Biden makes $150m commitment to ASEAN

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US President Joe Biden has opened a gathering of Southeast Asian leaders with a promise to spend $US150 million ($A219 million) on their infrastructure, security, pandemic preparedness and other efforts aimed at countering the influence of rival China.

Biden on Thursday started a two-day summit with the 10-nation Association of Southeast Asian Nations (ASEAN) in Washington with a dinner for the leaders at the White House.

Biden smiled broadly as he took a group photo on the South Lawn before the dinner with representatives from Brunei, Indonesia, Cambodia, Singapore, Thailand, Laos, Vietnam, Malaysia and the Philippines.

While Russia's invasion of Ukraine is on the agenda, Biden's administration hopes the efforts will show the countries that Washington remains focused on the Indo-Pacific and the long-term challenge of China, which it views as the country's main competitor.

In November alone, China pledged $US1.5 billion in development assistance to ASEAN countries over three years to fight COVID and fuel economic recovery.

"We need to step up our game in Southeast Asia," a senior US administration official told reporters. "We are not asking countries to make a choice between the United States and China. We want to make clear, though, that the United States seeks stronger relationships."

The new financial commitment includes a $US40 million investment in infrastructure intended to help decarbonise the region's power supply and $US60 million in maritime security, as well as some $US15 million in health funding to aid in early detection of COVID-19 and other respiratory pandemics.

Additional funding will help the countries develop digital economy and artificial intelligence laws.

The US Coast Guard will also deploy a ship to help local fleets counter what Washington and countries in the region have described as China's illegal fishing.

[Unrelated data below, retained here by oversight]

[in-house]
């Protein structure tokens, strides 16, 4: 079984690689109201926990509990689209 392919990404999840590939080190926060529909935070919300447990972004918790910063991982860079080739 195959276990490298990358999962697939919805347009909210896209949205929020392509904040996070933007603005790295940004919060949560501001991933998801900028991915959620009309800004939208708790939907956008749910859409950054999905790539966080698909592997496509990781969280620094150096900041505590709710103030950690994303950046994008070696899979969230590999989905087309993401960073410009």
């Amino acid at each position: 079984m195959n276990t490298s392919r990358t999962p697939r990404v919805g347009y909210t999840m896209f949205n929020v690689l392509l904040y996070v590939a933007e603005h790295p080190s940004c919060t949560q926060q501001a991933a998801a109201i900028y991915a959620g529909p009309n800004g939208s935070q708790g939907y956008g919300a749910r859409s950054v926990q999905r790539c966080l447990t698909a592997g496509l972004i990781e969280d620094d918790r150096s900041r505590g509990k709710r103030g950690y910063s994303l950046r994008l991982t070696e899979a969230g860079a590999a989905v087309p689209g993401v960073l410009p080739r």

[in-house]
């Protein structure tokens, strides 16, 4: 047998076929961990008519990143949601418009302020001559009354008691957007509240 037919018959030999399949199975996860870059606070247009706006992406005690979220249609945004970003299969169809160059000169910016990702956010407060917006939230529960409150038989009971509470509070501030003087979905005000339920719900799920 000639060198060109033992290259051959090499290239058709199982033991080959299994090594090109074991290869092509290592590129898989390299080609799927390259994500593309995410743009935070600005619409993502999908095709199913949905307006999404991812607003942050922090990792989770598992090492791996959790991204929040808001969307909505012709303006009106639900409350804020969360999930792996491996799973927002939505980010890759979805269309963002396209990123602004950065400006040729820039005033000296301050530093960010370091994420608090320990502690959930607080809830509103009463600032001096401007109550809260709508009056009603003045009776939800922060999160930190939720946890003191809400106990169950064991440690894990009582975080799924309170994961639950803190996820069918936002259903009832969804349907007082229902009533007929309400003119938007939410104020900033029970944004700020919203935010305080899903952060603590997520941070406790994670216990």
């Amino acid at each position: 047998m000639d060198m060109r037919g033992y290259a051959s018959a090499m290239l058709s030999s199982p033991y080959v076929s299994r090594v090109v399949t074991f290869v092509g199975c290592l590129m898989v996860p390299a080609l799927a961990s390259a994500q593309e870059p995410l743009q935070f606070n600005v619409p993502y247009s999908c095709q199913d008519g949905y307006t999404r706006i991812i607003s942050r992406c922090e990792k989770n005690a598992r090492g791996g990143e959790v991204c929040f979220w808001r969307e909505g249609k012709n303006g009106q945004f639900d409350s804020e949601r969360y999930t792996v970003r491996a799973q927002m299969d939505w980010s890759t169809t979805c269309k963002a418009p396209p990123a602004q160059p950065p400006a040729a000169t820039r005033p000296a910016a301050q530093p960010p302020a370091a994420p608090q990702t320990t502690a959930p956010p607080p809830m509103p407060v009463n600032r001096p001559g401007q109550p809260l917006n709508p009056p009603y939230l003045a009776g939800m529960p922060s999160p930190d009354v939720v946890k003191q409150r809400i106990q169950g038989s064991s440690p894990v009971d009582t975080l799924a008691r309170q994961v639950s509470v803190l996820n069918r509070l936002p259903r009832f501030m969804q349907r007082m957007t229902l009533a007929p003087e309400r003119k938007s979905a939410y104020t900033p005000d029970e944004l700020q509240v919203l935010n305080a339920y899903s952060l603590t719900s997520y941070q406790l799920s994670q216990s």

Still, the commitments pale in comparison with China's deep ties and influence.

Biden is working on more initiatives, including "Build Back Better World" infrastructure investment and an Indo-Pacific Economic Framework.

The summit marks the first time ASEAN's leaders have gathered as a group at the White House and their first meeting hosted by a US president since 2016.

Eight ASEAN leaders are taking part in the talks. Myanmar's leader was excluded over a coup last year and the Philippines is in transition after an election, though Biden spoke to the country's president-elect, Ferdinand Marcos Jr, on Wednesday.

The country was represented by its foreign affairs secretary at the White House.

ASEAN leaders visited Capitol Hill on Thursday for a lunch with congressional leaders.

The countries share many of Washington's concerns about China. China's assertion of sovereignty over vast swathes of the South China Sea has set it against Vietnam and the Philippines, while Brunei and Malaysia also lay claim to parts.

Yet the regions has also been frustrated by a US delay in detailing plans for economic engagement since former president Donald Trump quit the Trans-Pacific Partnership regional trade pact in 2017.

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